The crystal structure of the products was characterized by a Philips Model PW1830 X-ray powder diffractometer with Cu-Kα radiation (λ = 1.5406 Å) at a tube voltage of 40 kV and a tube current of 40 mA. The size and shape of the samples were measured by a transmission electron microscope (TEM, FEI Tecnai G2 F30). The UC emission spectra were measured on a TRIAX320 fluorescence spectrofluorometer (Jobin-Yvon Co., France) equipped with a R928 photomultiplier tube as the detector and a 976 nm laser diode (LD, Coherent Corp.) as excitation source. Before formally measuring the UC emission spectra, the spectrofluorometer has been corrected for the wavelength system response using a standard luminescent sample. The temperature-dependent UC emission spectra were measured by the same spectrofluorimeter equipped with a TAP-02 high-temperature fluorescence instrument (Tian Jin Orient–KOJI instrument Co., Ltd.). The excitation and emission spectra were measured by a FSL920 spectrophotometer (Edinburgh Instruments Ltd.).
3. Results and discussions
3.1 XRD characterization
Figure 1(a) shows the X-ray powder diffraction pattern of the KZnF3:1%Yb3+,0.1%Tm3+,1%Mn2+ sample. The diffraction peaks are all in agreement with the Joint Committee on Powder Diffraction Standards Card No 06-0439 (JCPDS No 06-0439), indicating that the obtained samples have an identical crystal structure to that of cubic perovskite KZnF3. No extra phases or significant changes are detected, which clearly suggests that Yb3+, Tm3+ and Mn2+ ions have been successfully incorporated into the host lattice. As the radius of Mn2+ (r = 0.80 Å) is similar to that of Zn2+ (r = 0.74 Å) ion , the Mn2+ ions occupy Zn2+ sites in this host lattice. The Yb3+ and Tm3+ ions substituted at both the K+ and Zn2+ sites . Figure 1(b) provides the TEM image of KZnF3:1%Yb3+,0.1%Tm3+,1%Mn2+. The nanocrystals have a quasi-cube shape with an average diameter of approximately 70 nm. The HR-TEM image shown in Fig. 1(c) reveals that the highly crystalline nature, structural uniformity and interplanar distance (d = 0.405 nm) of the nanocrystals match well with the (100) lattice planes of cubic pervoskite KZnF3. The selected-area electron diffraction (SAED) patterns shown in Fig. 1(d) demonstrate the single crystalline nature of the nanocrystal, which can be readily indexed as cubic phase KZnF3.
3.2 Luminescence properties
Figure 2(a) shows the UC emission spectra of KZnF3:1%Yb3+,2.5%Mn2+ under the excitation of a 976 nm LD. The UC emission spectrum of KZnF3:1%Yb3+,2.5%Mn2+ consists of a broad emission band centered at 585 nm, which can be ascribed to the |2F7/2,4T1g(G)>→|2F7/2,6A1g(S)> transitions of exchange-coupled Yb3+-Mn2+ dimers . The full width at the half maximum (FWHM) of the UC emission band is calculated to be approximately 58 nm. In contrast to the single broadband UC emission of KZnF3:1%Yb3+,2.5%Mn2+, multiple sharp emissions characteristics have been observed in KZnF3:1%Yb3+,0.1%Tm3+. As shown in Fig. 2(b), these typical sharp emission peaks at 480, 650 and 700 nm can be ascribed to the 1G4→3H6, 1G4→3F4, and 3F2,3→3H6 transitions of Tm3+ ion , respectively. Notably, in KZnF3:1%Yb3+,0.1%Tm3+, the red UC emissions located at 650 and 700 nm are relative strong and only slightly weaker than the blue emission (480 nm), suggesting that this is a potentially interesting material for displays and luminescent devices where the strong red emissions are required. Additionally, this spectrum is quite different from other Tm3+/Yb3+co-dopedsystems reported in the literature, such as BiPO4:Yb3+,Tm3+ , CaMoO4:Yb3+,Tm3+ , or NaYF4:Yb3+,Tm3+ , in which the blue emission located at 480 nm is much stronger than the red UC emissions.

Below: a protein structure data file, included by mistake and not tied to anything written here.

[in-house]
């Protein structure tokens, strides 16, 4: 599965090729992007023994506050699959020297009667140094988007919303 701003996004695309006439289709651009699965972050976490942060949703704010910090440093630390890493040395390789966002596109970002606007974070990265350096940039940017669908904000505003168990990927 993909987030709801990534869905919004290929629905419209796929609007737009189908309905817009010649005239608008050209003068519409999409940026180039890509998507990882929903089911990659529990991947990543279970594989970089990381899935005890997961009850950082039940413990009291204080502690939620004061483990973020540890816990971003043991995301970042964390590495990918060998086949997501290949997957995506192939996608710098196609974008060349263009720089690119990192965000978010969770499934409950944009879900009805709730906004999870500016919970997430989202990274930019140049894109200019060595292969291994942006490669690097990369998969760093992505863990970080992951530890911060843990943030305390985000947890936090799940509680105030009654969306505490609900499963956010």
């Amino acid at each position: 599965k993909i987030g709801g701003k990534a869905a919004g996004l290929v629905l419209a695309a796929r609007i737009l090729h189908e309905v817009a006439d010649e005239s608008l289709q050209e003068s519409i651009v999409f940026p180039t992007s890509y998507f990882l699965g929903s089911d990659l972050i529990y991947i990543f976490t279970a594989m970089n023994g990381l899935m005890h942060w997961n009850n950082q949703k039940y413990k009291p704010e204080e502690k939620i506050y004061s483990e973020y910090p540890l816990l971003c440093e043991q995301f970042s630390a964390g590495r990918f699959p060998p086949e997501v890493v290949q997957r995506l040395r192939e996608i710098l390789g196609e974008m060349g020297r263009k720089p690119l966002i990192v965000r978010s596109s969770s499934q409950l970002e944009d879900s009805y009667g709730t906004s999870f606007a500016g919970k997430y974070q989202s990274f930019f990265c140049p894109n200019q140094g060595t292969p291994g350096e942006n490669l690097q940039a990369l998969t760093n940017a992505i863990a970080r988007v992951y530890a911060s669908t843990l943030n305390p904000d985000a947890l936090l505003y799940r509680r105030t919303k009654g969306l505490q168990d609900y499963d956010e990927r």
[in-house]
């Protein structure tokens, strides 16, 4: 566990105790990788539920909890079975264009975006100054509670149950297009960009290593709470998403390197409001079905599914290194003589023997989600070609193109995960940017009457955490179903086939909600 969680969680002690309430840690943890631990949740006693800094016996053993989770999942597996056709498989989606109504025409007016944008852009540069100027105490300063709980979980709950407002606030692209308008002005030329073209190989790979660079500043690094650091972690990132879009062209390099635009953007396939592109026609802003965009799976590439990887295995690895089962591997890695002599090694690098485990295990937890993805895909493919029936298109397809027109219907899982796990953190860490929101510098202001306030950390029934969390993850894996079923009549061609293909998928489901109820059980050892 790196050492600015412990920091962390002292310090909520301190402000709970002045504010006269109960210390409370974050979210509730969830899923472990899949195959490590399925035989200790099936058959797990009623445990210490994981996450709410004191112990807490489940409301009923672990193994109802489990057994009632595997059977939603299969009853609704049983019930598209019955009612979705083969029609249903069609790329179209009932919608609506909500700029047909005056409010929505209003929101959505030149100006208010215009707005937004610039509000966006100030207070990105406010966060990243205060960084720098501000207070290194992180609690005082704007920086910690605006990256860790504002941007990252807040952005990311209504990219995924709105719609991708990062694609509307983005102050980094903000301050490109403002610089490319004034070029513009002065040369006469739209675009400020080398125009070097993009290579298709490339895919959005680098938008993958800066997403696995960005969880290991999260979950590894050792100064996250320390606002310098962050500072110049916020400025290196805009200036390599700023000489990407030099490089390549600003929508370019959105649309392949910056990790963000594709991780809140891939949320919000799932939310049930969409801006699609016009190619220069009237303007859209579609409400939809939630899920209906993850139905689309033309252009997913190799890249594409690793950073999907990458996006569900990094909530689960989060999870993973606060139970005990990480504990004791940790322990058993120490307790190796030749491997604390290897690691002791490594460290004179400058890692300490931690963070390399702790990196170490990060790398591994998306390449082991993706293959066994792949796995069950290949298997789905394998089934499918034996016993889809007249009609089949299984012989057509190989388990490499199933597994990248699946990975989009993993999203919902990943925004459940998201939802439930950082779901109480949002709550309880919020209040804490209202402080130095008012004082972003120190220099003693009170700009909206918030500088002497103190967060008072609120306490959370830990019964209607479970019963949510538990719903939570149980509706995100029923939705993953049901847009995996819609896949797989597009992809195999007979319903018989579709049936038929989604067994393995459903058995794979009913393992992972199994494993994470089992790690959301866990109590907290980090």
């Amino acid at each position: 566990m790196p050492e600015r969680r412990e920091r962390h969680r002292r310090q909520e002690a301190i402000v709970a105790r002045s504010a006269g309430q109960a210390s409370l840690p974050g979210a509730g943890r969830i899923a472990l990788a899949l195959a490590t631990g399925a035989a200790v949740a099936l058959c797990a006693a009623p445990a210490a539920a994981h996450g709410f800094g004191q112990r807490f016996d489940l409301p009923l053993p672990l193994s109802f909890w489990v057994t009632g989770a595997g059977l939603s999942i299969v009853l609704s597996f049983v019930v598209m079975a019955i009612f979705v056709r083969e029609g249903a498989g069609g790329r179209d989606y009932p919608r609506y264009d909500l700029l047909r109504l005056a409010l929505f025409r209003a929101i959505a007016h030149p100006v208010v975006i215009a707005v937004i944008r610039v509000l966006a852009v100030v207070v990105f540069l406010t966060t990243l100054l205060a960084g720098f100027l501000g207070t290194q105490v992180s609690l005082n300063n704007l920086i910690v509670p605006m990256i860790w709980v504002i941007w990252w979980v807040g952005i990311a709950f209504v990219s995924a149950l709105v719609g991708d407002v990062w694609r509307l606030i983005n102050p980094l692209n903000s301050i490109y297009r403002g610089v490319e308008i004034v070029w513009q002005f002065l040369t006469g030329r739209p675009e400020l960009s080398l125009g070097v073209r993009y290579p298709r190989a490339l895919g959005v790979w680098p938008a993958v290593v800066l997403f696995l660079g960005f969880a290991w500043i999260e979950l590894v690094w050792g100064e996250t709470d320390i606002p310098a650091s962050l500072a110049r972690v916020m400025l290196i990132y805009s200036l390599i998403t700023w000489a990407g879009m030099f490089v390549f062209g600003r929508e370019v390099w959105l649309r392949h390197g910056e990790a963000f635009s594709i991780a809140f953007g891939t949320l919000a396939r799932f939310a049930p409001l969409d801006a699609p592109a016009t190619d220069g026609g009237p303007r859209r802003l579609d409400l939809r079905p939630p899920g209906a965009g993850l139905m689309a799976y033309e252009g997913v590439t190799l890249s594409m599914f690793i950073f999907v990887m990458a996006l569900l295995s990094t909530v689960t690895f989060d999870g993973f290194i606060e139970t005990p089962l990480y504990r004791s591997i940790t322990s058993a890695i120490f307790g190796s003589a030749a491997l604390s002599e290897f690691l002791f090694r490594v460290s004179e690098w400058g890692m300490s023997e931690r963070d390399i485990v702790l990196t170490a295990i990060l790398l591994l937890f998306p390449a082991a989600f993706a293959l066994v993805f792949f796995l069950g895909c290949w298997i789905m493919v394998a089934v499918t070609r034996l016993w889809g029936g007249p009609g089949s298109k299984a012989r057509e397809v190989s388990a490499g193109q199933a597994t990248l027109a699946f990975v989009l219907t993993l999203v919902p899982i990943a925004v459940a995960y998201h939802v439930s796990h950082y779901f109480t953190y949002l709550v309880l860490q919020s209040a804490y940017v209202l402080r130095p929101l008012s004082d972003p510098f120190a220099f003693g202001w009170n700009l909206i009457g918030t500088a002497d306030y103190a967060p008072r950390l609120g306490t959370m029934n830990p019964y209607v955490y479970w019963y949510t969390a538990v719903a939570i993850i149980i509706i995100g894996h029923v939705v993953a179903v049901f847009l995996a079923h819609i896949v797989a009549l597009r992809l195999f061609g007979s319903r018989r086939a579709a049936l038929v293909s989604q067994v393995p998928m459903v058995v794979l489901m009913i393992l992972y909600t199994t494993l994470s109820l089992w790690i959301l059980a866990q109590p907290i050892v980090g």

Based on the above results, a series of KZnF3:1%Yb3+,x%Tm3+,y%Mn2+ (x = 0-0.5; y = 0-20) samples were synthesized. Figure 3(a) shows the UC emission spectra of KZnF3:1%Yb3+, x%Tm3+,2.5%Mn2+ samples with x varying from 0 to 0.5. As the Tm3+ content increases, the emission intensities of the Tm3+ ions and the Yb3+-Mn2+ dimers decrease monotonically. When the concentration of Tm3+ rises to 0.5%, the UC emissions of the Tm3+ ions disappears, and only the emission of the Yb3+-Mn2+ dimers can be detected, implying the serious concentration quenching effect of Tm3+ in KZnF3. The decrease in UC emission of the Yb3+-Mn2+ dimers may be ascribed to the energy transfer of Yb3+-Mn2+ dimer →Tm3+. Figure 3(b) gives the UC emission spectra of KZnF3:1%Yb3+,0.1%Tm3+,y%Mn2+ samples with varying Mn2+ content. With the doping concentration of Mn2+ increases from 1 to 20%, the emission intensities of Tm3+ and the Yb3+-Mn2+dimers are significantly changed. Figure 3(c) shows the UC emission intensity of the emissions at approximately 480, 585, 650 and 700 nm as a function of the Mn2+ content (y).The emission intensities at 480 and 650 nm gradually decrease with the increasing Mn2+ content, whereas the emission intensities at 585 and 700 nm increase initially and reach their maximums at y = 2.5 and 5%, respectively. As the value of y further increases, the intensities of the emissions decrease sharply due to the serious nonradiative transition processes. When the doping concentration of Mn2+ reaches to 20%, the broad band Mn2+ UC emission fully is quenched. While the emissions of Tm3+ can be detected. The facts demonstrate the occurrence of energy transfer between Tm3+ ions and Yb3+-Mn2+ dimers. Additionally, the energy transfer from Yb3+-Mn2+ dimers or Mn2+ ions to Tm3+ ions is more efficient than that from Tm3+ ions to Yb3+-Mn2+ dimers or Mn2+ ions. These nonradiative processes in concentrated Mn2+ compounds and effect of rare earth doping in Mn compounds have been discussed by U. Kambli et al . Due to the variation of the relative intensities of the 480, 585, 650 and 700 nm, the CIE chromaticity coordinates of the systems are greatly changed. Table 1 summarizes the CIE chromaticity coordinates of the KZnF3: 1%Yb3+,1%Tm3+,y%Mn2+ (y = 0, 1, 2.5, 5 and 10) and KZnF3:1%Yb3+,2.5%Mn2+ samples based on the emission spectra of the samples, as shown in Fig. 3(d). The chromaticity coordinates for KZnF3:1%Yb3+,0.1%Tm3+ and KZnF3:1%Yb3+,2.5%Mn2+ are calculated to be (0.198, 0.142) and (0.522,474), falling within the blue (point 1) and yellow (point 6) regions, respectively. For KZnF3:1%Yb3+,1%Tm3+,y%Mn2+ samples, as the concentration of Mn2+ increases from 1 to 10%, the CIE chromatic coordinates of the samples are tuned from (0.285, 0.243) to (0.443, 0.388), corresponding to white and yellow hues, respectively. It is worth noting that a white UC luminescence has been obtained in KZnF3:1%Yb3+,0.1%Tm3+,1%Mn2+ (point 2) and KZnF3:1%Yb3+,0.1%Tm3+,5%Mn2+ (point 3). These results indicate that the emission color of KZnF3:1%Yb3+,x%Tm3+,y%Mn2+ phosphors can be easily tuned by changing the Tm3+/Mn2+content ratio depending on the demands.